From reading many web pages out there, I got the notion that a lot of
BIOS'es out there can boot from a "USB mass storage device" but have to
treat them as "removable media" devices. AFAIK
, this implies that they
must NOT be partitioned (i.e. no partition table and signatures in the
first few sectors).
My conjecture is that this causes failures for a lot of people, because
for large USB hard disks, Windows (the NT family) requires that you
partition them before you can format them.
I have seen how Linux can circumvent this problem because you can format
a raw hard disk as a whole, in the same way you can format an individual
partition. Windows OS's don't allow that (because we users are too dumb
to know what we're doing).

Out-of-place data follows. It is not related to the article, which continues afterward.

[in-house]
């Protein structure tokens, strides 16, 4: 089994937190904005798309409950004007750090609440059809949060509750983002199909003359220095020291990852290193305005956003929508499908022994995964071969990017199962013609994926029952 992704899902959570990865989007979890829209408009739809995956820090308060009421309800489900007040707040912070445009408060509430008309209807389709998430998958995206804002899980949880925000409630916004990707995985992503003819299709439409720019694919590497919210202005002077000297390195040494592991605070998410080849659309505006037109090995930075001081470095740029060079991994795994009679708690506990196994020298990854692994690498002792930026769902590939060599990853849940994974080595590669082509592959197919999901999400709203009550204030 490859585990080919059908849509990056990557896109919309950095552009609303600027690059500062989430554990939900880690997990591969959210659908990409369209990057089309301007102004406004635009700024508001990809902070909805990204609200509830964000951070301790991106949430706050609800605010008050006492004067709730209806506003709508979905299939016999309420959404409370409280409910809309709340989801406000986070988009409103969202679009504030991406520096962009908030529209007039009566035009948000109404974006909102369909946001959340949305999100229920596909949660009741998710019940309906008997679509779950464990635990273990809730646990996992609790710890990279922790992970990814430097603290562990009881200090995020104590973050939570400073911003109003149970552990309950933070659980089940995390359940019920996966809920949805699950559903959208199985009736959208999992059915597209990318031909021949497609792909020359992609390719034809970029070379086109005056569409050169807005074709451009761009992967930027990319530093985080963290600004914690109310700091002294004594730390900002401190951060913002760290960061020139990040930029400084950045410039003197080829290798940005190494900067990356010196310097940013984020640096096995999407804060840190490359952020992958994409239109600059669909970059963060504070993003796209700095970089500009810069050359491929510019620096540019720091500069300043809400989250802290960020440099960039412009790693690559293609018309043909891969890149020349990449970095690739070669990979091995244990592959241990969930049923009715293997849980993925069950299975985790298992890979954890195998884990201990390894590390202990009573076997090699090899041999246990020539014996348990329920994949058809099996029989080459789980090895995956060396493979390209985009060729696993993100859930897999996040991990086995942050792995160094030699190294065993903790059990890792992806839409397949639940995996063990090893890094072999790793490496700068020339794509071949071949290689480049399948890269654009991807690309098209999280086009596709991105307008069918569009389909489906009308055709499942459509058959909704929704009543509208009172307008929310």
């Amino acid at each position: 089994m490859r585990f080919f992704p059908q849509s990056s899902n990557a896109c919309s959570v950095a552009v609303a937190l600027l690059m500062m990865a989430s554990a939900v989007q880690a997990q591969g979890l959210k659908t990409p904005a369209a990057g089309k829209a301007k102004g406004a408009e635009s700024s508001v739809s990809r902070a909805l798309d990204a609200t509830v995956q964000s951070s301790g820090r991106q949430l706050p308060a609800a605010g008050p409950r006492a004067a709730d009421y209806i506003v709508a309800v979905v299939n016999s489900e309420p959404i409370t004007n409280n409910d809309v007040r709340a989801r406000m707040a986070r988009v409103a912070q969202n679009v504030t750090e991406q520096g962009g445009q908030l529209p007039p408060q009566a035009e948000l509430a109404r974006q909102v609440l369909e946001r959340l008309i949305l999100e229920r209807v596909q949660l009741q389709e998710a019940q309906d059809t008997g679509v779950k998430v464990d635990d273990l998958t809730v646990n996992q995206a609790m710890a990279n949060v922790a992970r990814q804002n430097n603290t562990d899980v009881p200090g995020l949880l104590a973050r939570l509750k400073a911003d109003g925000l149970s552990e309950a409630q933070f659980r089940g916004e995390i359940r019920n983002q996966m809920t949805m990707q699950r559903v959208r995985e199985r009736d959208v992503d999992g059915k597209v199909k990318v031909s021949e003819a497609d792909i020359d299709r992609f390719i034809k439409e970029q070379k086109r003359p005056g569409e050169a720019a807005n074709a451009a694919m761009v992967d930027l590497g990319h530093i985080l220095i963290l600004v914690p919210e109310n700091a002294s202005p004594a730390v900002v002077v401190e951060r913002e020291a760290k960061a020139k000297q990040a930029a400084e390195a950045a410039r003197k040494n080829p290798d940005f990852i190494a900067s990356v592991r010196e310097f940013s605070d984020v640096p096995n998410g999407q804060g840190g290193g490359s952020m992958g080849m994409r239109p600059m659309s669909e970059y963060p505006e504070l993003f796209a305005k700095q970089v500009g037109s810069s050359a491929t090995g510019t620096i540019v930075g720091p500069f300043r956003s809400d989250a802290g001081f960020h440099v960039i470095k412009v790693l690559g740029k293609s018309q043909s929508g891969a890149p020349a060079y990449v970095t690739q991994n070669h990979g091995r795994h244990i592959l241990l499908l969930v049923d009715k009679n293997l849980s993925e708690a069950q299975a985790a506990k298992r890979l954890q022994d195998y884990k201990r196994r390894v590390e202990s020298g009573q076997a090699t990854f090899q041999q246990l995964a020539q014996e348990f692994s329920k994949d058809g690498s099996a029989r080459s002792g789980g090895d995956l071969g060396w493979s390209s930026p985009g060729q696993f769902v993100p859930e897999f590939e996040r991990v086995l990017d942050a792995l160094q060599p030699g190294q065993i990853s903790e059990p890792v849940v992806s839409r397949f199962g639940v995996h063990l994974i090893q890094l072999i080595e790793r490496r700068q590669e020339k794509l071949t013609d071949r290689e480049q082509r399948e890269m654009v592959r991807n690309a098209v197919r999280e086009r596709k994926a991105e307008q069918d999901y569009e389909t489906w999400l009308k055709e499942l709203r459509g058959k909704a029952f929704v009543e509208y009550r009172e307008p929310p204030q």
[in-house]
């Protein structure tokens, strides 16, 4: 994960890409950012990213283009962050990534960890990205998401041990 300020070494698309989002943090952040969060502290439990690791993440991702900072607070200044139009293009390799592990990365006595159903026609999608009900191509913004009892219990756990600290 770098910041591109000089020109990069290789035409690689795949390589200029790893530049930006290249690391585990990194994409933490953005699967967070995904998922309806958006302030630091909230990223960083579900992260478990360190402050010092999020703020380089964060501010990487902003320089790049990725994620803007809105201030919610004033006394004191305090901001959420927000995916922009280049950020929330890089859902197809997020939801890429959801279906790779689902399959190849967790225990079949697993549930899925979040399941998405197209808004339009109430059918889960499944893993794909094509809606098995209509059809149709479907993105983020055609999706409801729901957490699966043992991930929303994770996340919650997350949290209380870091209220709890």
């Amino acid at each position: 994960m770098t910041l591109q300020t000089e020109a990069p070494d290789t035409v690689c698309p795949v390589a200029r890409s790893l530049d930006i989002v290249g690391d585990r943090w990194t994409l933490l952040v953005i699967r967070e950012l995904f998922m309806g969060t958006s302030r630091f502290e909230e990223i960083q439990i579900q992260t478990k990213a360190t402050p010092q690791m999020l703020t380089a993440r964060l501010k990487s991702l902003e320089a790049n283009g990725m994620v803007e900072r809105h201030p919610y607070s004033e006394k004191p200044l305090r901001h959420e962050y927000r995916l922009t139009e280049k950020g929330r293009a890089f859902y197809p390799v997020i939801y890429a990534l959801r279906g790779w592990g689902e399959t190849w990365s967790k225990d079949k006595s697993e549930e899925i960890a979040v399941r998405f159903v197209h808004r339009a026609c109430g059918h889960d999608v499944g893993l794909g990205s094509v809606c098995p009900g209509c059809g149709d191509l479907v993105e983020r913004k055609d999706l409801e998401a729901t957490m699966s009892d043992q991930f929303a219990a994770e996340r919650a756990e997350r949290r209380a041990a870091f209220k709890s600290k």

Anybody can confirm or refute my rant? :)
> I didn't think you could. I know I never could when I had an external
> HD connected to my USB. Anyway, my friend now has an older HP machine
> he picked up, with which he is having a problem getting it to boot. He
> says the BIOS states the 'boot order' to be USB Device followed by
> Hard Drive (c:\). Strangely, so he says, when he put a bootable CD
> disk in the CD Drive thereon, the system booted up from there.
> Does all this make sense?